CAFE vs. Income Based Repayment Plan

The Income-Based Repayment Plan, or IBR, is another popular way for qualified borrowers to change the terms of their federal student loans. The PAYE and IBR plans have the potential to lower monthly student loan payments. However, there are key differences between these two options.

PAID IBR
Qualification criteria Available to borrowers with qualifying loans issued on or after October 1, 2007, with loan disbursement on or after October 1, 2011. Adjusted payments (income-based) cannot exceed the standard repayment plan over 10 years. Available to borrowers with eligible federal student loans issued on any date. Adjusted payments (income-based) cannot exceed the standard 10-year repayment plan.
Monthly payment 10% of discretionary income 10% to 15% of discretionary income (depending on loan issue date)
Loan remission Available after 20 years Available after 20-25 years (depending on the loan issue date)
Interest benefits Government pays interest not covered by monthly installments for three years Government pays interest not covered by monthly installments for three years

Is PAYE right for you?

PAYE is not suitable for all federal student loan borrowers. In fact, it has some of the strictest qualification requirements of any income-driven repayment plan. PAYE might work for you if:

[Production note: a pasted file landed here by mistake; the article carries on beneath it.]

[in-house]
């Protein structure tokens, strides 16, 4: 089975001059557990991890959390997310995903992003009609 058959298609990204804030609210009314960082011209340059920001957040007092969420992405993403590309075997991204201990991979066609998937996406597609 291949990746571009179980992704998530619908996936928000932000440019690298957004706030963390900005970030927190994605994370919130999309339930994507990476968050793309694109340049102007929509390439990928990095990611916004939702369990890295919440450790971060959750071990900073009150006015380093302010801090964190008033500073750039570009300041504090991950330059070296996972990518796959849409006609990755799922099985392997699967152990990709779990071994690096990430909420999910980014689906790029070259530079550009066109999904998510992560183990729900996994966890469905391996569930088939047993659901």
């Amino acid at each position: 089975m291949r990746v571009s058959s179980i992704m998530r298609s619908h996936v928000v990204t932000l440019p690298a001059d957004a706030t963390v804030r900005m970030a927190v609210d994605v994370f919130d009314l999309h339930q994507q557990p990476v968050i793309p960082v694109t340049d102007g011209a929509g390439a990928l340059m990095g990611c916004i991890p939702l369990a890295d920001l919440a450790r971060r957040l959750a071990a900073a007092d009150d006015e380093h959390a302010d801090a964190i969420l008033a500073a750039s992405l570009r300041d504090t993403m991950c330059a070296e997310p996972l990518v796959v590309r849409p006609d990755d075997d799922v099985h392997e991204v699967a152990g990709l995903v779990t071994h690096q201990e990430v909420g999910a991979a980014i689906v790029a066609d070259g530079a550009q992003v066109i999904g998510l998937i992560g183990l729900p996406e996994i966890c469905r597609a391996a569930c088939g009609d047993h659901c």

• You expect your income to remain low. You must demonstrate partial financial hardship to be eligible for the PAYE plan. If your income increases in the future, you may not be eligible for recertification.
  • You are married and you both earn an income. PAYE gives you the option of filing your taxes separately and having your student loan payments based solely on your income.
  • Your student loans include graduate student debt. PAYE will cancel eligible student loan balances after 20 years for undergraduate and graduate studies.

You should also have an idea of ​​what the PAYE plan can save you compared to your current student loan repayment plan and any other options you might consider. You can use a student loan calculator to find out which ones offer the best repayment for you.

Alternatives to Lower Your Student Loan Payments

PAYE works well for many borrowers who are trying to lower their student loan payments. However, if you are not eligible for PAYE or do not think it is best for you, there are other options to consider.

First, you may be eligible for different federal student loan repayment plans. Some plans are income driven, like Revised Pay As You Earn (REPAYE), while others, like extended repayment plans, are not based on how much you earn.

You can also consider refinancing your student loans through a private lender. If you qualify for a better interest rate, this option could lower your monthly payments and save you money in interest over the life of your loan. In exchange, however, you’ll forgo some government benefits, like the income-based repayment plans mentioned above and student loan forgiveness. It is therefore essential to consider both the pros and cons before deciding to refinance federal student loans.